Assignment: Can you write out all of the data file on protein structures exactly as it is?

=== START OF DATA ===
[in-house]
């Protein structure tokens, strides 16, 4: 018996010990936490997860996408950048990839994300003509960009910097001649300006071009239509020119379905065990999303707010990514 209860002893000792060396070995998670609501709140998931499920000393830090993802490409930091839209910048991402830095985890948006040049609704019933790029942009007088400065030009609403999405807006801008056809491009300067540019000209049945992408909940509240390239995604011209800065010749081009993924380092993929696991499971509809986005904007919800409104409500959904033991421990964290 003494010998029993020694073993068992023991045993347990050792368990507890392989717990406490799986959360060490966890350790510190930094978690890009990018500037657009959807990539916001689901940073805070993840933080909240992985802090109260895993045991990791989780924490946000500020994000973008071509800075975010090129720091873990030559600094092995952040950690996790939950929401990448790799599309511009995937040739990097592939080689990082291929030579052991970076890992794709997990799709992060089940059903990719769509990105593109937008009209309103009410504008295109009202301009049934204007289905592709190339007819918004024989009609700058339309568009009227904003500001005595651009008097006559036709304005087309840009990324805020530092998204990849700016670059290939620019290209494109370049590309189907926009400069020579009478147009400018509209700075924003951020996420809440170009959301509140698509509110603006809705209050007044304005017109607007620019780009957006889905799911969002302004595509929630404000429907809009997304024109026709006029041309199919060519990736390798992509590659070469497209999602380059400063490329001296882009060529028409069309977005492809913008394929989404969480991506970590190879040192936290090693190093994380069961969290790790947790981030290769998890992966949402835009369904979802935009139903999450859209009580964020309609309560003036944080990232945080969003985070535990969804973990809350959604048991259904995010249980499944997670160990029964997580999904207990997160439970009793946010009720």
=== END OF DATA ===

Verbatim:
[in-house]
């Protein structure tokens, strides 16, 4: 018996010990936490997860996408950048990839994300003509960009910097001649300006071009239509020119379905065990999303707010990514 209860002893000792060396070995998670609501709140998931499920000393830090993802490409930091839209910048991402830095985890948006040049609704019933790029942009007088400065030009609403999405807006801008056809491009300067540019000209049945992408909940509240390239995604011209800065010749081009993924380092993929696991499971509809986005904007919800409104409500959904033991421990964290 003494010998029993020694073993068992023991045993347990050792368990507890392989717990406490799986959360060490966890350790510190930094978690890009990018500037657009959807990539916001689901940073805070993840933080909240992985802090109260895993045991990791989780924490946000500020994000973008071509800075975010090129720091873990030559600094092995952040950690996790939950929401990448790799599309511009995937040739990097592939080689990082291929030579052991970076890992794709997990799709992060089940059903990719769509990105593109937008009209309103009410504008295109009202301009049934204007289905592709190339007819918004024989009609700058339309568009009227904003500001005595651009008097006559036709304005087309840009990324805020530092998204990849700016670059290939620019290209494109370049590309189907926009400069020579009478147009400018509209700075924003951020996420809440170009959301509140698509509110603006809705209050007044304005017109607007620019780009957006889905799911969002302004595509929630404000429907809009997304024109026709006029041309199919060519990736390798992509590659070469497209999602380059400063490329001296882009060529028409069309977005492809913008394929989404969480991506970590190879040192936290090693190093994380069961969290790790947790981030290769998890992966949402835009369904979802935009139903999450859209009580964020309609309560003036944080990232945080969003985070535990969804973990809350959604048991259904995010249980499944997670160990029964997580999904207990997160439970009793946010009720």